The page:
Elektra continues her Las Vegas trip in a similar vein to how she started it: by being dragged into trouble. She vows to leave and avoid getting wrapped up in other people’s problems – a serious problem for her in the past – but it’s a promise she can’t keep, as she’s attacked by a playing card-themed gang. However, there’s more going on than she realises, and it isn’t long before she starts investigating the truth about Midway Casino. We review Elektra #2.
Tracking down leads, she finally confronts X-Men villain Arcade, who has a new spin on an old idea. With celebrities being forced to take part in his latest MurderWorld contest, it’s time for Elektra to play the game…
After a promising first issue, there’s a dip in quality in Elektra #2 as the writing is less compelling and the art slightly more unfocused. There are still some wonderful moments, like the gang who bear more than a passing resemblance to the Royal Flush Gang, and every fight scene shows Elektra at her best. As for Arcade, he may be an unconvincing antagonist and scrambling for a last chance at respect, but he’s also never looked better.
The problem is that there’s less subtlety in Elektra #2. Any depth to Elektra’s motivation and personality, which were highlights of the first issue, is lacking here. Instead, she’s suddenly doing exactly what you’d expect of her, and while that may please some fans it’s all a bit too by-the-numbers. Even her detective work is questionable, with everything slotting into place just a little too easily.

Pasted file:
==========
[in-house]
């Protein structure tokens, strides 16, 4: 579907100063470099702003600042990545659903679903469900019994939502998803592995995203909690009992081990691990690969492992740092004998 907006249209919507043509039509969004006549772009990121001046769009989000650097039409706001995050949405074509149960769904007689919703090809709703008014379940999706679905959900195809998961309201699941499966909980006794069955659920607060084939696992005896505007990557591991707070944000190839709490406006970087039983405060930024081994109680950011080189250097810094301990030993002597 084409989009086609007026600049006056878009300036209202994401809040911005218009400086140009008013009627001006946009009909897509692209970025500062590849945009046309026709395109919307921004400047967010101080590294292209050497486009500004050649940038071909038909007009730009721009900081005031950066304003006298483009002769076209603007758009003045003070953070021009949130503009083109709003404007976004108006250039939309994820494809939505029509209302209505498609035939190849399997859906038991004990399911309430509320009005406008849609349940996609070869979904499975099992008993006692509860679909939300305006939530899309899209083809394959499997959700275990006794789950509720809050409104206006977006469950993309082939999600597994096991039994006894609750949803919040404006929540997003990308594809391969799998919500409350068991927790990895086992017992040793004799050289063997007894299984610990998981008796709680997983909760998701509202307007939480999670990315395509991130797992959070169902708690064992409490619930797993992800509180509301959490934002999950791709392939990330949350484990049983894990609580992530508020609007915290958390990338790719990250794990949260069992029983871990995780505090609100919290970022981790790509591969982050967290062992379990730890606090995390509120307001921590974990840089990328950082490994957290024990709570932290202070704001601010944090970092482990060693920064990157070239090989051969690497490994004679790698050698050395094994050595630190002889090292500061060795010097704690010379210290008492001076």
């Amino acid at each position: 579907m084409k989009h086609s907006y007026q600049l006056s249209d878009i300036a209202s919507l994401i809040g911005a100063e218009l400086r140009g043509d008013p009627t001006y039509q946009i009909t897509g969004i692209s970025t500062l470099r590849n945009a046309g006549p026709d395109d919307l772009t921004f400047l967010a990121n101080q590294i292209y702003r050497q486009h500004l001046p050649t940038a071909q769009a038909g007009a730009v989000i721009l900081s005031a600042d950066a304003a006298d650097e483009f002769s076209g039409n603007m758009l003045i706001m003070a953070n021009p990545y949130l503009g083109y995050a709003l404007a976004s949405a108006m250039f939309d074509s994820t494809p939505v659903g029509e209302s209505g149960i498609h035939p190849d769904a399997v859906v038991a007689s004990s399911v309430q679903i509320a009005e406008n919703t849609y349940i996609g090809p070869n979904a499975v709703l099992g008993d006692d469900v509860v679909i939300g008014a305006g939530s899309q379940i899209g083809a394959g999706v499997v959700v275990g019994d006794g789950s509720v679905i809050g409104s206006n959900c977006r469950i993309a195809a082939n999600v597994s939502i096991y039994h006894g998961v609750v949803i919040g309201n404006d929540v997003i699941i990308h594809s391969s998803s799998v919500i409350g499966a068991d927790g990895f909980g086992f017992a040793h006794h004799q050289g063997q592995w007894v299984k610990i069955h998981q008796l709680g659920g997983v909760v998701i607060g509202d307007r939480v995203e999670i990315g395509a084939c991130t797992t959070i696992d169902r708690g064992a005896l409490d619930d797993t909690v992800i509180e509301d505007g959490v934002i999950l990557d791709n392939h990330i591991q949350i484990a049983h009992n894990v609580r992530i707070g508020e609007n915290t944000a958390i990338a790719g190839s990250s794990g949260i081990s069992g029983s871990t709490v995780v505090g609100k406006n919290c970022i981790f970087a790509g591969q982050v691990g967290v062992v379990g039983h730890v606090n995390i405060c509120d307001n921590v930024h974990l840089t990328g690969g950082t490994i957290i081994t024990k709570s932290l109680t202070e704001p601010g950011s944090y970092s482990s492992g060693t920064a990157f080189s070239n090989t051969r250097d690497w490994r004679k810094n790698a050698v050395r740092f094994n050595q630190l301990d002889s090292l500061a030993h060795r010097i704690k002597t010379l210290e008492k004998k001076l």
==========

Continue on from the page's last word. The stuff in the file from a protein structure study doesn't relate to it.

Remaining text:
For her to claim that she’s trying to avoid trouble in Vegas one moment, and then deciding to track down a lead, requires a leap of logic. If she wants to avoid trouble, why not simply leave Vegas? What’s keeping her there? Perhaps if we knew more about her reason for being there then it would be easier to understand her actions. Throw in some disposable background characters too, and it’s hard to sympathise with anybody caught up in Arcade’s scheme.
Again, the artwork is fluid for the most part, but let down at times either by some awkward pacing or the recurring problem of a few panels which look unfinished. I hate to gripe on about this, but when clearly visible background characters lack facial features, you can’t help but wonder if you’re reading an issue of The Question instead.
Elektra #2 isn’t the worst issue out there, but it’s a disappointment after this series got off to such a fantastic beginning. Hopefully, things will pick up soon. If they can fix these small problems then they could still be on to a winner.